Thursday, May 24, 2012
Writing About Knitting by Leanne Dyck
Today’s post is a labyrinth—circles within circles. But please bear with me.
Thanks to the Mayne Island library book sale, my collection of books recently grew. And thanks to a friend’s keen eyes and fine taste in literature, one of the books I captured was Jane Urquhart’ s The Underpainter. Jane Urquhart is one of my favourite authors. Away, a book she wrote prior to The Underpainter, is one of my favourite books.
Last Monday Ms. Urquhart was a guest on The Next Chapter. On the show, she disclosed that she crawled from book to book under a dark cloud of self-doubt. I was surprised when I heard this prolific author say that she consistently doubted her ability to produce a book—a doubt I share about my own writing.
Ms. Urquhart also confessed that she never re-read past work.
There is danger there—as I recently learnt when I re-read some stories of my own. Will the old work measure up to my present standards? Will it exceed it?
I’ve been writing since I was a pre-teen. I’ve been writing about knitting since 2005.
It all started when my knitting pattern designer website went live in 2002. My web designer, Monica Hogg, was a font of knowledge regarding this new venture. Monica explained that I needed to create new content for my site. Failing to do so would mean that my site would be buried by the suffocating mass of sites that exist on the Internet, she told me.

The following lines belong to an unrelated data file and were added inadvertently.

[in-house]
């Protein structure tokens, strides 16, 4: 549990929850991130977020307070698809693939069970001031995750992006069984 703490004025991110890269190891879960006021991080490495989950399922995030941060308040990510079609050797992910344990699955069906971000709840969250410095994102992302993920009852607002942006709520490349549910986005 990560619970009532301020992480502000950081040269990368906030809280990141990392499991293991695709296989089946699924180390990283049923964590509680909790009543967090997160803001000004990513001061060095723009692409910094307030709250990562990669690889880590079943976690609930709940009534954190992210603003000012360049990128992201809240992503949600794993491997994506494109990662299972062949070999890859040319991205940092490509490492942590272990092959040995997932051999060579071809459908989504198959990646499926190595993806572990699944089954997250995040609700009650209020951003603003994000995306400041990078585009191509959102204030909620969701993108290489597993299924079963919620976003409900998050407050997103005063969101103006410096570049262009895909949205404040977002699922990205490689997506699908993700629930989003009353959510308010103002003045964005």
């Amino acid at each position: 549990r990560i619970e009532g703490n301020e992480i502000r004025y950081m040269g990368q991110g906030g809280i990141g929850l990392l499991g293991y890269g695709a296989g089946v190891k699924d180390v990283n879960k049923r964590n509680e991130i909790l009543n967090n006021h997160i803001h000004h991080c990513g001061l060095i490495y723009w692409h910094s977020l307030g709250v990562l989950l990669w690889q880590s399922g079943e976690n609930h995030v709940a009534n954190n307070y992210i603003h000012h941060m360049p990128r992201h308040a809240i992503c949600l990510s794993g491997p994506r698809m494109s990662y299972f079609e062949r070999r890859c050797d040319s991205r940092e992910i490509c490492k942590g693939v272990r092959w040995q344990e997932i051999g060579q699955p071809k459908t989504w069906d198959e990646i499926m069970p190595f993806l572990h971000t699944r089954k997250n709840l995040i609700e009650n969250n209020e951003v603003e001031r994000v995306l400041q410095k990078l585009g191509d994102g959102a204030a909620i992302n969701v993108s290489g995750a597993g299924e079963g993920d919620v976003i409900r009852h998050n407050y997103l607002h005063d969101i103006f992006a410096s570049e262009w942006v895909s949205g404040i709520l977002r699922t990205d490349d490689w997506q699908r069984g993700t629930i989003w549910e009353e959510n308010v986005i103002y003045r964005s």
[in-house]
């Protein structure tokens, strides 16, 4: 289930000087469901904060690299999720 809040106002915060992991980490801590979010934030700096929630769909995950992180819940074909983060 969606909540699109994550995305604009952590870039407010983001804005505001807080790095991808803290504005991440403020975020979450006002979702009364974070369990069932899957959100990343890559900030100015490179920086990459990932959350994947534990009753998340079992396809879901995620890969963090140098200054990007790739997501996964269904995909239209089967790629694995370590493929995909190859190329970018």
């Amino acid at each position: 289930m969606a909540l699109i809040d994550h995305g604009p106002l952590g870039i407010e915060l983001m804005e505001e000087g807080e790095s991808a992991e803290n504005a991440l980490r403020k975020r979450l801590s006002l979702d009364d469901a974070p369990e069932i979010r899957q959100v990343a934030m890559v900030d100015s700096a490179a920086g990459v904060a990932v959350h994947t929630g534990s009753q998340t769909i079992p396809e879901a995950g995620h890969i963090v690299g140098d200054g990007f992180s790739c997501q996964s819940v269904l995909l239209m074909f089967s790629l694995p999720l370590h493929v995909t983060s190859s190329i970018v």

Fearful of this outcome, I asked Monica to add a blog to my site. On this blog I posted tutorials, personal essays and short stories. To my surprise you did find me. Encouraged by your support, I continued to write.
Last February, overcome by the fear that I wouldn’t be able produce another book, I was hit by an idea which felt like a semi trailer. I’ve already written another book.
I unearthed and steeled myself as I prepared to re-read my collection of writing about knitting. Separating the cream from the milk took courage; polishing the writing required work but I persevered. Then I surveyed my collection of patterns—I choose the most popular and my favourites to accompany my other writing. (Photos of some of these I’ve scattered throughout this post).
In January 2011, upon the publication of The Sweater Curse, I closed my knitwear design business.
Recently, I’ve received emails from knitters interested in purchasing my patterns. Unfortunately, I was forced to tell them that the patterns were no longer available because I’d closed my business.
Next post: Please welcome Author Colleen Cross